Monday, September 30, 2013

A Cow Update

It's late. Thankfully, I have chocolate milk beside me. Today was a much needed food preserving day and I'm currently waiting for some tomato sauce to be done. Thankfully, the chocolate syrup was made several days ago and ready for this exhausting day. Packaging birds, making jam, and this tomato sauce is all new to me. I've done applesauce, diced tomatoes, and freezing in the past, but not the things I chose to tackle today.

So lets have a cow update while I wait. I love this stuff and am trying to source all the best products and resources so that we can be raising our cows as organically and healthy as possible, so I'll share what I've found along the way.

The cows are doing great. We decided to go two ways with the fence I talked about: electric and barrier. We are using the stone wall as part of the barrier fence, some old livestock fence in the woods as another side, and some rough cut 1x6x12 lumber and 8" posts from the woods. My dad wants some of the woods cleared out, and we needed a fence, so my Dad, Uncle, and Joel cut some posts and some wood for firewood one weekend. The next weekend, Joel and my dad put the fence up. We'll have to finish the electric part when Joel stops going away so often. But at least the cows are easier to move along that fence now and they won't go running towards the road.

With the fence configuration, our cows are now responsible for mowing the back portion of my parents lawn. They are happy to oblige. In the winter, we'll switch to hog panels and two electric strands (we think) that are linked to the main perimeter fence. It should protect the calf and train him on electric fence at the same time.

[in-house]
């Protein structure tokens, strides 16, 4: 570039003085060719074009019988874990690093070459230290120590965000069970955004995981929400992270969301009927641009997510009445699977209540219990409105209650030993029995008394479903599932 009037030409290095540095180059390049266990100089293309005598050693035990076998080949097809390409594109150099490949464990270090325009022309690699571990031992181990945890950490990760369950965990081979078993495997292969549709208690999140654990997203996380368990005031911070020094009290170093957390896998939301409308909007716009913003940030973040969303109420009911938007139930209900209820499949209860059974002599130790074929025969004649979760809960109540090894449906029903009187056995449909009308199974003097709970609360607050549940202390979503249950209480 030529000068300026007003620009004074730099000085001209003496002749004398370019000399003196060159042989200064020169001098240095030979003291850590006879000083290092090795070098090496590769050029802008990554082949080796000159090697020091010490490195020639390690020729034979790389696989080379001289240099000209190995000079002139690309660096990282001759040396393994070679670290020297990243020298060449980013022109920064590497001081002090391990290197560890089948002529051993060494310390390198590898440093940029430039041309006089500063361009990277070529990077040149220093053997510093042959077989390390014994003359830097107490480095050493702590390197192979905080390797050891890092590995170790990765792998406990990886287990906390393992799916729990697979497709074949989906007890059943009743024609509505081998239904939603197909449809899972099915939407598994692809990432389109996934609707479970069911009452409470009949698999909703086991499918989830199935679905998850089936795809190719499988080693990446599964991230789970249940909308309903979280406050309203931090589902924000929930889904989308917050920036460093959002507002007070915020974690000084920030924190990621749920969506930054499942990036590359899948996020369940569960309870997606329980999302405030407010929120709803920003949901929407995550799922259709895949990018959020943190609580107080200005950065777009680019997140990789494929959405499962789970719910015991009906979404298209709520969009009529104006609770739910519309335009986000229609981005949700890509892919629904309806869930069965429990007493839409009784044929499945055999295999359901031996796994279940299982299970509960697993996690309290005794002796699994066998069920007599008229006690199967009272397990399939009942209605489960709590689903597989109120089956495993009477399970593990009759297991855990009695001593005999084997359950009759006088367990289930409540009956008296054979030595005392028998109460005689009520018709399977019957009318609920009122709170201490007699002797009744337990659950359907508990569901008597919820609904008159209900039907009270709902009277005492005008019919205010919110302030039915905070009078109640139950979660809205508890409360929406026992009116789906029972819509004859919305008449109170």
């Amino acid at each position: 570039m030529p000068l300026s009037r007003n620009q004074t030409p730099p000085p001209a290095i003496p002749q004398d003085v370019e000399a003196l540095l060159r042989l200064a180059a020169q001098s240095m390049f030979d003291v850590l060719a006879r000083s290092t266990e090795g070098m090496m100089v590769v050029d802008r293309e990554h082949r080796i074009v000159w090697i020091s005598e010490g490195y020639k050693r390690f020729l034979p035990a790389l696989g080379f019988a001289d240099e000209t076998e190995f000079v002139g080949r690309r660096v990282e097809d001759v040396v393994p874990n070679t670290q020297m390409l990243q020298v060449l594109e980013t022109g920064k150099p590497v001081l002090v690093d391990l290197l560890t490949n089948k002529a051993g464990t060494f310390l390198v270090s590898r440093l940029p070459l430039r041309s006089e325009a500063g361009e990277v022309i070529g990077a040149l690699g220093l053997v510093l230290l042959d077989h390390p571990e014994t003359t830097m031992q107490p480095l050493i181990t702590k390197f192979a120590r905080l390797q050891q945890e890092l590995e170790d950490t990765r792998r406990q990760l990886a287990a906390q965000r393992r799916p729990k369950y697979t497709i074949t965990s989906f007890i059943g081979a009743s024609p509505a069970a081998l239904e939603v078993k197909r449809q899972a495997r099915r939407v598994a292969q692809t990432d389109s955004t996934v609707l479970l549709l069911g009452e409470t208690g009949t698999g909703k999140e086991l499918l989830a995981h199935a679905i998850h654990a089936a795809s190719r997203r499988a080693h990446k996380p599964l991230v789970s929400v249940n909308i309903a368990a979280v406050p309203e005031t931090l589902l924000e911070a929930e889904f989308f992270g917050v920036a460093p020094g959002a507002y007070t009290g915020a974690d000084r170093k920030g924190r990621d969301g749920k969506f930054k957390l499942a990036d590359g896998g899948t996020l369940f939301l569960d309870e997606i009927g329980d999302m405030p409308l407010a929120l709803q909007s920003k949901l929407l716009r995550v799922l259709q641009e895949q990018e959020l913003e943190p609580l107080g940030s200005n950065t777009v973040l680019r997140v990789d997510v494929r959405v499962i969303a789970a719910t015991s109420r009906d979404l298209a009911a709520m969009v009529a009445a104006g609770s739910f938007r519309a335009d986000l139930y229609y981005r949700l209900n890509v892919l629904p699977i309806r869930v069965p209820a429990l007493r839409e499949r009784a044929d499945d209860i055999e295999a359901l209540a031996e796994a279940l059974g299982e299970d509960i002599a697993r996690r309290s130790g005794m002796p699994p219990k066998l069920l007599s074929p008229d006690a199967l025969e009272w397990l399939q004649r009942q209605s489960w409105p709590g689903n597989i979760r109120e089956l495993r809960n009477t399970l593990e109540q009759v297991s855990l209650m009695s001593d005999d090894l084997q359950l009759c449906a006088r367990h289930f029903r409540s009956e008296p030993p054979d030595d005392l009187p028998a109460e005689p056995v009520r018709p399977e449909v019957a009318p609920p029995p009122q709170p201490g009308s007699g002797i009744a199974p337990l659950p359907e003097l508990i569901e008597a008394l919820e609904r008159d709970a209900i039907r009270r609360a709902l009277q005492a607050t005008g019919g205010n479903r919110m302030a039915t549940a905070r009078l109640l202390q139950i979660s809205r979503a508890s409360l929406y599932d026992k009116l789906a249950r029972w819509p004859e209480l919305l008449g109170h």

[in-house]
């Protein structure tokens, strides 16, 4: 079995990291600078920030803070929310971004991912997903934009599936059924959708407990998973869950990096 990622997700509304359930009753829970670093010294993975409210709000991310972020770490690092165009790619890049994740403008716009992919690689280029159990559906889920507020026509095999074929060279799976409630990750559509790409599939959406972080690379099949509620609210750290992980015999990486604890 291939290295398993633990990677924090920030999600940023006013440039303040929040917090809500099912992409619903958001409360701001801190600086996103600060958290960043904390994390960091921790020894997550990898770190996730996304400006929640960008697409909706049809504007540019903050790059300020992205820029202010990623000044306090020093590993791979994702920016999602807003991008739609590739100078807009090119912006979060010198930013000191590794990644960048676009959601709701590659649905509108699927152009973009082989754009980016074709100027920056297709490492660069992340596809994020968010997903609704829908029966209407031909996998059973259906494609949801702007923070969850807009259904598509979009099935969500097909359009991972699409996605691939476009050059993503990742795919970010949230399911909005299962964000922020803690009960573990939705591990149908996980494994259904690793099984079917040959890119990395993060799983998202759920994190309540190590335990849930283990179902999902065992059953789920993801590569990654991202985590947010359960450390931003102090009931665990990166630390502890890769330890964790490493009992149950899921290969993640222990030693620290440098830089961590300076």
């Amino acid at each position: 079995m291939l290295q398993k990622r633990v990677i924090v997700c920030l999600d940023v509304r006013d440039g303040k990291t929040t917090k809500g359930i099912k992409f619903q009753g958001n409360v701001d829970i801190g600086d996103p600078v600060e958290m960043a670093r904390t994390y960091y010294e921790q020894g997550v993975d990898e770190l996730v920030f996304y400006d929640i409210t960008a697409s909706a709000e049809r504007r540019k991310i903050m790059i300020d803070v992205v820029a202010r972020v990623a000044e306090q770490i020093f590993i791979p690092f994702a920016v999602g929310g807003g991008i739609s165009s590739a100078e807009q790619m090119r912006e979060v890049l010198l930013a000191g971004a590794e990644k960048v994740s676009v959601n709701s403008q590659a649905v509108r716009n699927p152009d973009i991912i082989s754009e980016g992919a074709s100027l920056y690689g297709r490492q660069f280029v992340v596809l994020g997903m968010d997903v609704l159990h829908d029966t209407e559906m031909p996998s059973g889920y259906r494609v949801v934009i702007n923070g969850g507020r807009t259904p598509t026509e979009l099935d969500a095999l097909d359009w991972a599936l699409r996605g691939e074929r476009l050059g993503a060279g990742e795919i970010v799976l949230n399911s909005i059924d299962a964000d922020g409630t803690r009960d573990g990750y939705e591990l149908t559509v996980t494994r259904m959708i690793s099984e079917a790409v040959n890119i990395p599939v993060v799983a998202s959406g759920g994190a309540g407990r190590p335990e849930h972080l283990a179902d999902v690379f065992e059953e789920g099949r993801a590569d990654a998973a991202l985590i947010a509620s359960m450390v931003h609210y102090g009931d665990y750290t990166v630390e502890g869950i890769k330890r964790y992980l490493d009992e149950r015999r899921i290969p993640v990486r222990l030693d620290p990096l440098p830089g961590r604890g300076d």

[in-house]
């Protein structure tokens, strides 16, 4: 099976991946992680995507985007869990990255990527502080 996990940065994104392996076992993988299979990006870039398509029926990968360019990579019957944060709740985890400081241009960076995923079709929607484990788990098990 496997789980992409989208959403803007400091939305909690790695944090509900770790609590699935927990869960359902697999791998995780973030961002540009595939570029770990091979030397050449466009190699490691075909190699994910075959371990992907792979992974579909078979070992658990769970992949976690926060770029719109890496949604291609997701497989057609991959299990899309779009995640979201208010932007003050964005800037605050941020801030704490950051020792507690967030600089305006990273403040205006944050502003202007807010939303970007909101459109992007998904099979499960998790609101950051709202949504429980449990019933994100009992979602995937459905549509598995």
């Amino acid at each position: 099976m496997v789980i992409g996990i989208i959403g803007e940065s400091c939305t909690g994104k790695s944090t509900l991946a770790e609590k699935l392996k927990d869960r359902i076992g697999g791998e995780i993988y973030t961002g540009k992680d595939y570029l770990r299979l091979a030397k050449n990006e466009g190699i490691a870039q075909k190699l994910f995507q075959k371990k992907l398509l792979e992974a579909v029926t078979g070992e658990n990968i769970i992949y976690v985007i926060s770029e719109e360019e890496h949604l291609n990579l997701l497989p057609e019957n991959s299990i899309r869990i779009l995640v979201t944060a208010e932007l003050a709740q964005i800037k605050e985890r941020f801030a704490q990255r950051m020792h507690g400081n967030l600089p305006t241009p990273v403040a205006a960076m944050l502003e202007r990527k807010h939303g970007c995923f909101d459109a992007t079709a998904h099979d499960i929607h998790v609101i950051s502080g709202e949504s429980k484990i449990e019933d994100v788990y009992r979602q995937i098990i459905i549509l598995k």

Salad Bar Beef by Joel Salatin has been amazing, and I just purchased it on amazon when I had to return the library book. I learned about electric fence paddocks, grass feeding cattle, easy herd management, worming, minerals... great stuff!

We chose to start Molly's Herbal Worming because that is what they used at their last home and because it is safe for Buttercup if she is pregnant. I wanted to do it just in case since buttercup got a few sores that were a mystery. I now think she rubbed up against something, but there was question about parasites and worms and a vet suggested starting a worming treatment.

The cows have a redmond's salt block, kelp meal (free choice), grass, and some hay as roughage. I've added the hay in on a regular basis because Norway showed signs that the grass is too immature (learned this from the Salad Bar Beef book) and there isn't a whole lot we can do about that (this is their second rotation on the grass and a month of rest in the fall wasn't' enough).  It isn't growing fast this time of year. I'll also be giving some free choice Redmonds salt selenium 90 to see if they need that too (I'll put out their max aloud amount/day, selenium can be dangerous, so I've heard). There is a lot to learn, but I'm keeping an eye out for deficiencies in selenium (could be bad for buttercup and calf) and magnesium (grass tetany) especially, and trying to offer some free choice supplements to allow them to correct any imbalances. Animals can do that, and it is really remarkable.